Dr Joan Lasenby

Dr Joan Lasenby

+44 (0) 1223 332806

Medical applications of optical motion capture

Arm with markers attachedOur research involves the study of biological motion using multiple camera motion capture systems which reconstruct 3D models of the subject, using signal processing methodology. Optical motion capture is the art of turning the observations of a moving person (taken from a number of cameras) into 3D position and orientation information about that person. Such information can be used to better analyse a person's movements for medical reasons or sports performance, or could be used by virtual characters for film or computer games.

Using randomly placed markers (usually a minimal set - ie as few as you can get away with), we can construct an accurate skeleton of the subject: this is done via algorithms to extract centres of rotation of the joints. In order to track complex motion, it's necessary to have accurate models of the position of the markers relative to the joints of the skeleton (around which our limbs rotate). We have developed techniques which track slow moving (calibration) sequences and calculate the lengths, centres and axes of rotation of the limbs, and the relative 3D offsets of each marker on each limb. We are using this, in collaboration with hospitals, to help with a number of medical problems such as tracking the migration of hip replacements, choice and adjustment of prostheses and assessment of 3D shoulder alignment in post-stroke patients.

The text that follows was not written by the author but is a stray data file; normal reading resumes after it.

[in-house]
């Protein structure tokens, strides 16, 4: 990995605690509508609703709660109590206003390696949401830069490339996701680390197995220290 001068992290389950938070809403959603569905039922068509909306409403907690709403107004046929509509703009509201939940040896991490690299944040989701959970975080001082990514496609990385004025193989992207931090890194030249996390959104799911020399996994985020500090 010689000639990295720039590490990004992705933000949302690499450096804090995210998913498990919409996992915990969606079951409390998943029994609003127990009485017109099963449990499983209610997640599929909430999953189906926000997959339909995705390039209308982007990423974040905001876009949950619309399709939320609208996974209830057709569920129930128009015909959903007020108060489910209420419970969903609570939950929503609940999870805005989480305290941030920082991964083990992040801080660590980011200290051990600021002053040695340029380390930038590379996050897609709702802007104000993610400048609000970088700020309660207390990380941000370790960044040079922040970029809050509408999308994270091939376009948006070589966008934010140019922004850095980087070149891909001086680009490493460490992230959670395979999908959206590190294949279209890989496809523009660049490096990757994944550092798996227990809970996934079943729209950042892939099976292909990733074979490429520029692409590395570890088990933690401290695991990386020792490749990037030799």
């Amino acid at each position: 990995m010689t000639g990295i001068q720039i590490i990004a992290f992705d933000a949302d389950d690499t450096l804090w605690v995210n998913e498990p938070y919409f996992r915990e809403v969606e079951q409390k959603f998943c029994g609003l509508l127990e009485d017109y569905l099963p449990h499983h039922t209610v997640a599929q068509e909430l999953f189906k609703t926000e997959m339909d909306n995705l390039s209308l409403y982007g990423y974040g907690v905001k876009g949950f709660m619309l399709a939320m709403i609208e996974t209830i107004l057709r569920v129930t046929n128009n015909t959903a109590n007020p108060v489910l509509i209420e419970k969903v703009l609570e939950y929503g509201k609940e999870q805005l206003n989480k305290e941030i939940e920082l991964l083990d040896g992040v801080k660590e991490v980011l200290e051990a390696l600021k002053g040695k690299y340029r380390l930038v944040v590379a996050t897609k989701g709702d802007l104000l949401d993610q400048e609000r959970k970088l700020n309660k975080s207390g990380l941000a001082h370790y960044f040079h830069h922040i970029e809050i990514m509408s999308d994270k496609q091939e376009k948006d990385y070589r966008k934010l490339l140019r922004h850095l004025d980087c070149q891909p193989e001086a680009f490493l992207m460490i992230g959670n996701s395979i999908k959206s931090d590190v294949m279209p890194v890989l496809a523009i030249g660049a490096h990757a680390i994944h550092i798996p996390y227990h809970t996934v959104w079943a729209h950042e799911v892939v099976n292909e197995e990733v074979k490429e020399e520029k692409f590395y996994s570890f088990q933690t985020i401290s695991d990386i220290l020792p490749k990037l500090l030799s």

3D images of a person walkingWe are also applying our research on optical motion capture, to try to understand how the brain controls motion and why certain motions are as they are. This includes looking at motor impaired individuals to see how and why this motion differs from the norm. This work is being carried out in collaboration with a number of physicians and physchologists.

This type of research has a number of applications and one other area we are examining is whether a 3D virtual environment can aid in the learning of hand-eye coordination skills (useful for those with certain types of disability as well as for sports men and women).

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